Right in the centre - Big decisions


By Ken Waddell

Neepawa Banner & Press

Like many councils, the Town of Neepawa council is faced with big decisions, and soon. What has been rumoured for a while, that is  major change in the Town’s cemetery perpetual care policy, is coming to a head. To many, a cemetery policy might seem like a small deal, but in Neepawa’s case, it is both an emotional and expensive policy to maintain. It has been said that the Town of Neepawa spends more on the care of graves, on the dead, essentially, than they do on the living, if you look at Neepawa’s somewhat skimpy recreation budget.

The details of Neepawa’s cemetery problem have been clearly reported over the years and no doubt more information and opinions will be aired going forward.

Neepawa’s cash crunch over cemetery expenses may not be replicated in other towns, but every town and RM has an “elephant in the room” issue, or perhaps two or three. Some areas have huge drainage issues. Many have a shrinking population issue. Due to a dropping population in some areas, it is becoming more and more difficult to do upkeep on roads. Many communities struggle with maintaining rec facilities. If it weren’t for volunteers donating huge amounts of time, money and even food, many rec facilities would just close down. The volunteer efforts are occasionally supplemented with government, foundation or corporate grants. All that aside, there is never enough to get everything done that a community requires.

Every observer of rural Manitoba trends and history can recall a community, or a number of communities, that once were much larger and more active than they are now. It is a great puzzle to figure out why and how some communities grow, some have declined and some have actually disappeared. To use a rather ancient example, how many people know where Totogan was?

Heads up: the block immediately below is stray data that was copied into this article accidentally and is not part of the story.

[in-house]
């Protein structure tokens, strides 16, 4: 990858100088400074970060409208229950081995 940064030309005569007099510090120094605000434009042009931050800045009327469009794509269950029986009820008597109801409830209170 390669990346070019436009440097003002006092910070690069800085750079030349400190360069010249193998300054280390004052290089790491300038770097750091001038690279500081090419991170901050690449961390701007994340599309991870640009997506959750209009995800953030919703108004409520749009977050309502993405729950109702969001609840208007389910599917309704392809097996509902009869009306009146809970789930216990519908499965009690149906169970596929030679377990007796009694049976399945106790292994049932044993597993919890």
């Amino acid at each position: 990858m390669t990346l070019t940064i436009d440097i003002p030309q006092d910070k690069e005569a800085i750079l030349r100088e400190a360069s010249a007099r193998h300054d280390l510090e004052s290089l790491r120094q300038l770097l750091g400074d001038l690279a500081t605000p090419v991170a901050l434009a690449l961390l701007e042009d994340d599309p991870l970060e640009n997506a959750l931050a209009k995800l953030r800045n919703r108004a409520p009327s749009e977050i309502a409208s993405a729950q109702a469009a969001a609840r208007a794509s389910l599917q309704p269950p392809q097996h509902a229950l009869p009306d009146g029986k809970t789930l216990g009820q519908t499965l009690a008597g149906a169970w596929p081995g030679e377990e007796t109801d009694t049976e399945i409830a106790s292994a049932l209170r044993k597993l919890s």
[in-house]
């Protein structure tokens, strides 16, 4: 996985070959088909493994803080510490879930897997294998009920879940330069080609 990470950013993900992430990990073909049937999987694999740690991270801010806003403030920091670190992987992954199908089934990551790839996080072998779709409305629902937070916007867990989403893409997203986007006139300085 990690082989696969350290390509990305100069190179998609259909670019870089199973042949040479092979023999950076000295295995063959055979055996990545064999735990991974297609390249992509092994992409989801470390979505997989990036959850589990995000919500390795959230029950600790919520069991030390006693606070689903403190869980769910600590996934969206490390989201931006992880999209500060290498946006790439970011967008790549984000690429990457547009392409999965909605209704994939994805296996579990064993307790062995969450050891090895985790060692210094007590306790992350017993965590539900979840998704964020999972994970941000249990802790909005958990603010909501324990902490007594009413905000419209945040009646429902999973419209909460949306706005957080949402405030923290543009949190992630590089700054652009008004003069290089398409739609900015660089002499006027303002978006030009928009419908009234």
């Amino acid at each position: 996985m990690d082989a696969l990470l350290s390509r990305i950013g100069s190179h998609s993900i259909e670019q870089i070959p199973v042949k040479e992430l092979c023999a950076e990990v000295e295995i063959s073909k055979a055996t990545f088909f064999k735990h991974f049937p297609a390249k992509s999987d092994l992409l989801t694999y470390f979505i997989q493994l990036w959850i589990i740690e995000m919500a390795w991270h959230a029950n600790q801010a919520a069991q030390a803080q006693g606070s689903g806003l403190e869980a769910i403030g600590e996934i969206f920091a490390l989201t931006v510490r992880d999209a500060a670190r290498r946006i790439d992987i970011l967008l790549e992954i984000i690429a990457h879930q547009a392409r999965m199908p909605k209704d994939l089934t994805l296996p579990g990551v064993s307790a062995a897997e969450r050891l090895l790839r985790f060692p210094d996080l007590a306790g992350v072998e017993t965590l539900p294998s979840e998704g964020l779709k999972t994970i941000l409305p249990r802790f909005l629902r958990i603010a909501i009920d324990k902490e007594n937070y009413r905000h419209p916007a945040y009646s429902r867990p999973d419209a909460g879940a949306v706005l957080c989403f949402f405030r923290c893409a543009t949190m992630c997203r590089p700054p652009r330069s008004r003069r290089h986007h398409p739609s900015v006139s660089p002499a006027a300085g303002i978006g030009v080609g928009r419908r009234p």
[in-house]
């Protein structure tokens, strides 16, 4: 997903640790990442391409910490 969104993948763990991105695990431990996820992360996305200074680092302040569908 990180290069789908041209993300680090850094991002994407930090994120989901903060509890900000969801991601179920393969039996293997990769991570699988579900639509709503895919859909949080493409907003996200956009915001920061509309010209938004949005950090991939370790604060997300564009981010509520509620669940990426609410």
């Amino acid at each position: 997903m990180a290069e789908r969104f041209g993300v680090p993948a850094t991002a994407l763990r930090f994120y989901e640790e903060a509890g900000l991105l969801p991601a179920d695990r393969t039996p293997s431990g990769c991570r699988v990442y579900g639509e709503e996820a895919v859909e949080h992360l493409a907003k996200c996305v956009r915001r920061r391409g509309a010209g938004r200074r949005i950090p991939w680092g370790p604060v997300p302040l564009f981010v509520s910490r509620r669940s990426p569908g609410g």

Neepawa held on for decades as a service community because it had a large farming area around it. A community alongside a park or a large lake has locational advantages, but then the community only has people on one side, not surrounding it. In Neepawa today, four industries form the economic backbone of Neepawa, namely the pork plant, the wood plant, the education industry and the health care industry.

Many years ago, Rivers benefited from the air base and when it closed, it was major blow. Today, the community still benefits from farming, from industry and ironically, its proximity to Brandon is an economic benefit. The arrival of Heritage Co-op by taking over the food store is a very good thing. The rehab centre is another plus.

Regardless of the size or location of a community, there needs to be an individual and collective will to keep the place looking good. It is amazing how many locations collectively tolerate the accumulation of garbage and junk. It’s also amazing, in spite of all the education we have had about picking up garbage and recycling, the amount of trash that gets dropped.

I saw a mildly disturbing event last weekend. A couple of older people were walking four dogs. They had plastic bags along and a pooper scooper. They were walking in a well mowed area along a railroad track. Instead of bagging the doggy droppings, they scooped them up and flung them onto the railway track. Now, I know I am being picky here, but really! The chances are slim, but what if another person walks along the railway, or a worker has to do some repairs on the track?

The point is, everything is about decisions and sometimes, decisions can be messy. It’s important to make the right ones and not just toss the mess aside for someone else to clean up.

Disclaimer: The writer serves as a volunteer chairman of the Manitoba Community Newspaper Association. The views expressed in this column are the writer’s personal views and are not to be taken as being  the view of the MCNA board or Banner & Press staff.